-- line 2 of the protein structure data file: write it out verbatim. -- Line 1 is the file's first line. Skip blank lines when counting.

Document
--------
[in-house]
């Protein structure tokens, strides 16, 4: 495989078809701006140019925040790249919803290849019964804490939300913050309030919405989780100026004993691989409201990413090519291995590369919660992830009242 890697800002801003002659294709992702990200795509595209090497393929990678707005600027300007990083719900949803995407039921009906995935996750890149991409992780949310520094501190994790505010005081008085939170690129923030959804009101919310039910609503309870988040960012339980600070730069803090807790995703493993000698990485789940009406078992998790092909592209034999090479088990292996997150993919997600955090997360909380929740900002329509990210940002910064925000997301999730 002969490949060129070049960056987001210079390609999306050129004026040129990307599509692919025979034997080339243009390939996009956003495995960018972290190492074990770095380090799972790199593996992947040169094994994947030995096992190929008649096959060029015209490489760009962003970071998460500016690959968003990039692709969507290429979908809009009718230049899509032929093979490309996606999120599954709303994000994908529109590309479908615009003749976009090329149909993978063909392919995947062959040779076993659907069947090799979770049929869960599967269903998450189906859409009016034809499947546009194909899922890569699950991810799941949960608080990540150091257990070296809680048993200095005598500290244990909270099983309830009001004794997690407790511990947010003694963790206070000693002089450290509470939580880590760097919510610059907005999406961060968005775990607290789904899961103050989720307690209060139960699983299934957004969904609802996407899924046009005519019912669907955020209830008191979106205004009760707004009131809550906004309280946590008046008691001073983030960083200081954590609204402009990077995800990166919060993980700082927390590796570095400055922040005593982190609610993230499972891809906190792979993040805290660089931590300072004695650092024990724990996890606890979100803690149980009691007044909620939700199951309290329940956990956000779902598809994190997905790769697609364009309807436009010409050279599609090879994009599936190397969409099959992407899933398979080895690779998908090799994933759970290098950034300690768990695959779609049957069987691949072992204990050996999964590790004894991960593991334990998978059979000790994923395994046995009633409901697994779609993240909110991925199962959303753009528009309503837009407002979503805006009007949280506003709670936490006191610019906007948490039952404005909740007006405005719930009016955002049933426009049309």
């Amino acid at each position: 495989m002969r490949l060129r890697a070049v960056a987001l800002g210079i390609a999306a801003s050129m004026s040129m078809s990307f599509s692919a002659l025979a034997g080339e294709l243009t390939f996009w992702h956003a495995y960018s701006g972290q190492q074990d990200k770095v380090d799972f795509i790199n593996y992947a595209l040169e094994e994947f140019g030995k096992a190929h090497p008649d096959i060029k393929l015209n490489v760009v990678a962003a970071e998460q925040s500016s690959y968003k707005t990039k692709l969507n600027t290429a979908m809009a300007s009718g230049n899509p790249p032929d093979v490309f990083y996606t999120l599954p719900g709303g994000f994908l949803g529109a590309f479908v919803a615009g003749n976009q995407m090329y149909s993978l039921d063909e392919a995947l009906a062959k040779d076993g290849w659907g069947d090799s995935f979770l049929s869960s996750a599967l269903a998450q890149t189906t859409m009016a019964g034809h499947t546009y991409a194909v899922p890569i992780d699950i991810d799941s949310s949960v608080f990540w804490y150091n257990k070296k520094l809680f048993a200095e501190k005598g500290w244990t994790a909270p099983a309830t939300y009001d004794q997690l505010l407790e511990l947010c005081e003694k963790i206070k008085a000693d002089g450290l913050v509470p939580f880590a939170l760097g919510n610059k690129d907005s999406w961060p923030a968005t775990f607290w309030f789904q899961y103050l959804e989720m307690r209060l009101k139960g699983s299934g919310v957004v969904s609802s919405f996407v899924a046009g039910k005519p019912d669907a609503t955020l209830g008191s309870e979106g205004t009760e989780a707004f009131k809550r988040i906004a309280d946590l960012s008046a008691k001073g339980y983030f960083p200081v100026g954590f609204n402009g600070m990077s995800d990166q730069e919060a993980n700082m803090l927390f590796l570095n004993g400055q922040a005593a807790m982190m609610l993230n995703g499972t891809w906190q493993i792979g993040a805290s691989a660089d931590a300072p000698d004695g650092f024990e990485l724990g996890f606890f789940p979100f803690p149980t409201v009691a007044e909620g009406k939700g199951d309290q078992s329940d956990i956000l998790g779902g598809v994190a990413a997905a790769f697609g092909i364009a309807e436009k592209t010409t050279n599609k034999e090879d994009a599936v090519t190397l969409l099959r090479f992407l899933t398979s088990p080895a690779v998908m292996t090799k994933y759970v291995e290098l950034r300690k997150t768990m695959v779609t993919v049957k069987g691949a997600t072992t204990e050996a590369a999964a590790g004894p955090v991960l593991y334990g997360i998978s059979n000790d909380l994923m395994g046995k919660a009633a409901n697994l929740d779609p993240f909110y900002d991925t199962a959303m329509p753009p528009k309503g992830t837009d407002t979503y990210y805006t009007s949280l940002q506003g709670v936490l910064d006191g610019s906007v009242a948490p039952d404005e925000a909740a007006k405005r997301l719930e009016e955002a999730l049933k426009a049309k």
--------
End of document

């Protein structure tokens, strides 16, 4: 495989078809701006140019925040790249919803290849019964804490939300913050309030919405989780100026004993691989409201990413090519291995590369919660992830009242 890697800002801003002659294709992702990200795509595209090497393929990678707005600027300007990083719900949803995407039921009906995935996750890149991409992780949310520094501190994790505010005081008085939170690129923030959804009101919310039910609503309870988040960012339980600070730069803090807790995703493993000698990485789940009406078992998790092909592209034999090479088990292996997150993919997600955090997360909380929740900002329509990210940002910064925000997301999730 002969490949060129070049960056987001210079390609999306050129004026040129990307599509692919025979034997080339243009390939996009956003495995960018972290190492074990770095380090799972790199593996992947040169094994994947030995096992190929008649096959060029015209490489760009962003970071998460500016690959968003990039692709969507290429979908809009009718230049899509032929093979490309996606999120599954709303994000994908529109590309479908615009003749976009090329149909993978063909392919995947062959040779076993659907069947090799979770049929869960599967269903998450189906859409009016034809499947546009194909899922890569699950991810799941949960608080990540150091257990070296809680048993200095005598500290244990909270099983309830009001004794997690407790511990947010003694963790206070000693002089450290509470939580880590760097919510610059907005999406961060968005775990607290789904899961103050989720307690209060139960699983299934957004969904609802996407899924046009005519019912669907955020209830008191979106205004009760707004009131809550906004309280946590008046008691001073983030960083200081954590609204402009990077995800990166919060993980700082927390590796570095400055922040005593982190609610993230499972891809906190792979993040805290660089931590300072004695650092024990724990996890606890979100803690149980009691007044909620939700199951309290329940956990956000779902598809994190997905790769697609364009309807436009010409050279599609090879994009599936190397969409099959992407899933398979080895690779998908090799994933759970290098950034300690768990695959779609049957069987691949072992204990050996999964590790004894991960593991334990998978059979000790994923395994046995009633409901697994779609993240909110991925199962959303753009528009309503837009407002979503805006009007949280506003709670936490006191610019906007948490039952404005909740007006405005719930009016955002049933426009049309």